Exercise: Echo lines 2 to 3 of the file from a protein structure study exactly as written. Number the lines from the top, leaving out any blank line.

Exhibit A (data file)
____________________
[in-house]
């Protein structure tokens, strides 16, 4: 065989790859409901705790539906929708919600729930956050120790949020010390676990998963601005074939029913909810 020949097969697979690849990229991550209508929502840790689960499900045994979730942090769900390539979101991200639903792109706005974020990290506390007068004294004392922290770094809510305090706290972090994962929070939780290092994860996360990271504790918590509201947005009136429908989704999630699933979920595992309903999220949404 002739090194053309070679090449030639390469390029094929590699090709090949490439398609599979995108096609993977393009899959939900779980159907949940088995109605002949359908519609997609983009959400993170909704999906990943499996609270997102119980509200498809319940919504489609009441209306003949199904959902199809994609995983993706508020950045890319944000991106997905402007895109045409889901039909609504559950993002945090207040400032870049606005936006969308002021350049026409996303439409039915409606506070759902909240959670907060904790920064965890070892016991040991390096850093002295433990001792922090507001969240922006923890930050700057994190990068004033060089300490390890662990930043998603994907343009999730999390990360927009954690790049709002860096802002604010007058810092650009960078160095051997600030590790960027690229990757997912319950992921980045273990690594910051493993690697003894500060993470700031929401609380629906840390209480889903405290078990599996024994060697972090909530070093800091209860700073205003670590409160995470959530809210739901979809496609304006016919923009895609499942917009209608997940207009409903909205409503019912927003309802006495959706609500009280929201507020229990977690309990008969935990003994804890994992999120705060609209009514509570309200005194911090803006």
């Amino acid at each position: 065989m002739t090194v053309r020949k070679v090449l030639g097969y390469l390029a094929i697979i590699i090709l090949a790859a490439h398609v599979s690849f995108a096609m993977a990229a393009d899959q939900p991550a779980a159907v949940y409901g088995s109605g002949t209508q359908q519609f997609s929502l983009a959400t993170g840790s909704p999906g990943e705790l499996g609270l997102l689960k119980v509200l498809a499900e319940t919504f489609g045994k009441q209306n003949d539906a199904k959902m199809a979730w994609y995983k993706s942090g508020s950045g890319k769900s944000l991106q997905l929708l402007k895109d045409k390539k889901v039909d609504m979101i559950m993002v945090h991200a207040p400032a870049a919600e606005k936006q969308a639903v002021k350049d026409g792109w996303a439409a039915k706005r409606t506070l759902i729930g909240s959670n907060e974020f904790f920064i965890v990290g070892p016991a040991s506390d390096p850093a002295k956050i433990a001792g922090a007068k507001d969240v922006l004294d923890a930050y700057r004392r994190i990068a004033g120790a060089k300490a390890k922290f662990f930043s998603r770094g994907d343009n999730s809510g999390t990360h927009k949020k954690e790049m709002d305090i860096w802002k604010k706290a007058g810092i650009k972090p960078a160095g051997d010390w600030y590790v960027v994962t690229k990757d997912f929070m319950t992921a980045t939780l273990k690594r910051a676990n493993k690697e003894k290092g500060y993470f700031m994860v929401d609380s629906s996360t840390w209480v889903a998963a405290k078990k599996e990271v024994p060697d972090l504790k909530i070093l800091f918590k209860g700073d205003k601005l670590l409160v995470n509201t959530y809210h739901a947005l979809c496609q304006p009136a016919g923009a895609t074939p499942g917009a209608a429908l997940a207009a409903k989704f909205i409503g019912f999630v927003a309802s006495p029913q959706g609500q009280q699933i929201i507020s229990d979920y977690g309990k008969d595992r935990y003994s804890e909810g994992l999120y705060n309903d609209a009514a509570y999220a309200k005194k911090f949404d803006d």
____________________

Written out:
């Protein structure tokens, strides 16, 4: 065989790859409901705790539906929708919600729930956050120790949020010390676990998963601005074939029913909810 020949097969697979690849990229991550209508929502840790689960499900045994979730942090769900390539979101991200639903792109706005974020990290506390007068004294004392922290770094809510305090706290972090994962929070939780290092994860996360990271504790918590509201947005009136429908989704999630699933979920595992309903999220949404 002739090194053309070679090449030639390469390029094929590699090709090949490439398609599979995108096609993977393009899959939900779980159907949940088995109605002949359908519609997609983009959400993170909704999906990943499996609270997102119980509200498809319940919504489609009441209306003949199904959902199809994609995983993706508020950045890319944000991106997905402007895109045409889901039909609504559950993002945090207040400032870049606005936006969308002021350049026409996303439409039915409606506070759902909240959670907060904790920064965890070892016991040991390096850093002295433990001792922090507001969240922006923890930050700057994190990068004033060089300490390890662990930043998603994907343009999730999390990360927009954690790049709002860096802002604010007058810092650009960078160095051997600030590790960027690229990757997912319950992921980045273990690594910051493993690697003894500060993470700031929401609380629906840390209480889903405290078990599996024994060697972090909530070093800091209860700073205003670590409160995470959530809210739901979809496609304006016919923009895609499942917009209608997940207009409903909205409503019912927003309802006495959706609500009280929201507020229990977690309990008969935990003994804890994992999120705060609209009514509570309200005194911090803006």
């Amino acid at each position: 065989m002739t090194v053309r020949k070679v090449l030639g097969y390469l390029a094929i697979i590699i090709l090949a790859a490439h398609v599979s690849f995108a096609m993977a990229a393009d899959q939900p991550a779980a159907v949940y409901g088995s109605g002949t209508q359908q519609f997609s929502l983009a959400t993170g840790s909704p999906g990943e705790l499996g609270l997102l689960k119980v509200l498809a499900e319940t919504f489609g045994k009441q209306n003949d539906a199904k959902m199809a979730w994609y995983k993706s942090g508020s950045g890319k769900s944000l991106q997905l929708l402007k895109d045409k390539k889901v039909d609504m979101i559950m993002v945090h991200a207040p400032a870049a919600e606005k936006q969308a639903v002021k350049d026409g792109w996303a439409a039915k706005r409606t506070l759902i729930g909240s959670n907060e974020f904790f920064i965890v990290g070892p016991a040991s506390d390096p850093a002295k956050i433990a001792g922090a007068k507001d969240v922006l004294d923890a930050y700057r004392r994190i990068a004033g120790a060089k300490a390890k922290f662990f930043s998603r770094g994907d343009n999730s809510g999390t990360h927009k949020k954690e790049m709002d305090i860096w802002k604010k706290a007058g810092i650009k972090p960078a160095g051997d010390w600030y590790v960027v994962t690229k990757d997912f929070m319950t992921a980045t939780l273990k690594r910051a676990n493993k690697e003894k290092g500060y993470f700031m994860v929401d609380s629906s996360t840390w209480v889903a998963a405290k078990k599996e990271v024994p060697d972090l504790k909530i070093l800091f918590k209860g700073d205003k601005l670590l409160v995470n509201t959530y809210h739901a947005l979809c496609q304006p009136a016919g923009a895609t074939p499942g917009a209608a429908l997940a207009a409903k989704f909205i409503g019912f999630v927003a309802s006495p029913q959706g609500q009280q699933i929201i507020s229990d979920y977690g309990k008969d595992r935990y003994s804890e909810g994992l999120y705060n309903d609209a009514a509570y999220a309200k005194k911090f949404d803006d």